(pp. 246-253)

      Derrida’s pre- or proto-deconstructive work focuses above all on opposing Husserl’s concept of intentional history to empirical history, to the history that falls under Husserl’s transcendentalepochēand is therewith “bracketed” and “put out of play”. Indeed, in order to highlight this opposition, Derrida speaks of intentional history as “transcendental historicity” (Derrida [1978] 1989: 121). Derrida characterizes this opposition by drawing attention to the role Husserl assigns to language generally and written language pre-eminently in the constitution of the historicity of the objective meanings at stake in “transcendental historicity”. For Derrida, the phenomenological condition of possibility belonging to Husserl’s early...

    • NINETEEN The presupposition behind the deconstruction of phenomenology: the subordination of being to speech
      (pp. 254-263)

      As we have seen, Derrida’s pre- or proto-deconstructive critique of phenomenology credits Husserl’s phenomenology with posing a question about the relation between meaning and fact that it alone (presumably alone among philosophies) can pose, even though it is incapable of providing the answer. The question concerns their “primordial” unity, and Derrida maintains that neither an account limited to meaning nor one limited to facts can by itself answer this question. Neither, however, can both types of an account answer it together, because to answer the question of the unity of meaning and fact would be tantamount to eliminating their difference....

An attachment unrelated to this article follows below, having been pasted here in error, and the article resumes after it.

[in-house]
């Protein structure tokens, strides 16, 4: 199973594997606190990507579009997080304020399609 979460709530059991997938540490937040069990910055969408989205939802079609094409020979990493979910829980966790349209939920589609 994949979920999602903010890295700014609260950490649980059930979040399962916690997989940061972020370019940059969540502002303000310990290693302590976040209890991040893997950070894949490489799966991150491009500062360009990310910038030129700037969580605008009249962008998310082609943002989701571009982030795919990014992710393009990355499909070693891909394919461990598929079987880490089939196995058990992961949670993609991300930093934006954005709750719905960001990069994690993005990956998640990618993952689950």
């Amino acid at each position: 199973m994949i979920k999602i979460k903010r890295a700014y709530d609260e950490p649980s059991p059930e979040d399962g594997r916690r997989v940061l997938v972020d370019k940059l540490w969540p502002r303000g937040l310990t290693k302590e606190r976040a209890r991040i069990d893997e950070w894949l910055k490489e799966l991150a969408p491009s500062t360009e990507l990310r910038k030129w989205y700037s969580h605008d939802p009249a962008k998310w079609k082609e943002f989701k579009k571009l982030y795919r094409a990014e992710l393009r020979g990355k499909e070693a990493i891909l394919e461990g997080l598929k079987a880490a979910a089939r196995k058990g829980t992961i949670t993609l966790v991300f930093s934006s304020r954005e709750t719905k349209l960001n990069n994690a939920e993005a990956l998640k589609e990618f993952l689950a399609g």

11. EPILOGUE: Transcendental-phenomenological criticism of the criticism of phenomenological cognition
    (pp. 264-272)

    As we have seen, Husserl’s call for a phenomenological criticism of the criticism of phenomenological cognition occurs within the context of the third stage of the development of his phenomenology, and it refers to the critical reflection on the presuppositions that inform the “naïveté of apodicticity” belonging to the “Cartesian” character of this stage of his phenomenology. This naivety, characterized by Husserl as the methodically necessary limit of the “first” phase of phenomenological cognition to determine the scope and limits of phenomenological evidence at the expense of attending to its mode of givenness, is, as we have also seen, addressed...

  12. CODA: Phenomenological self-responsibility and the singularity of transcendental philosophy
    (pp. 273-274)

    Husserl’s methodical reliance onreflectionfor philosophical purposes is clearly out of fashion. Apart from the enduring negative influences of the hermeneutical critique of consciousness and phenomenology’s deconstruction, the main reason for this is rooted in the assumption that reflectionper se, and therefore phenomenological reflection, is somehow a pejoratively modern, specifically Cartesian, phenomenon. Thus Husserl’s careful description of the difference between modern inner perception asintrospectionand phenomenological reflection as animmanentbut in no wayinner– in contradistinction toouter– perception remains unreflected today. And it does so in direct proportion to the prevalence of the...

  13. Notes
    (pp. 275-282)
  14. Bibliography
    (pp. 283-286)
  15. Index
    (pp. 287-290)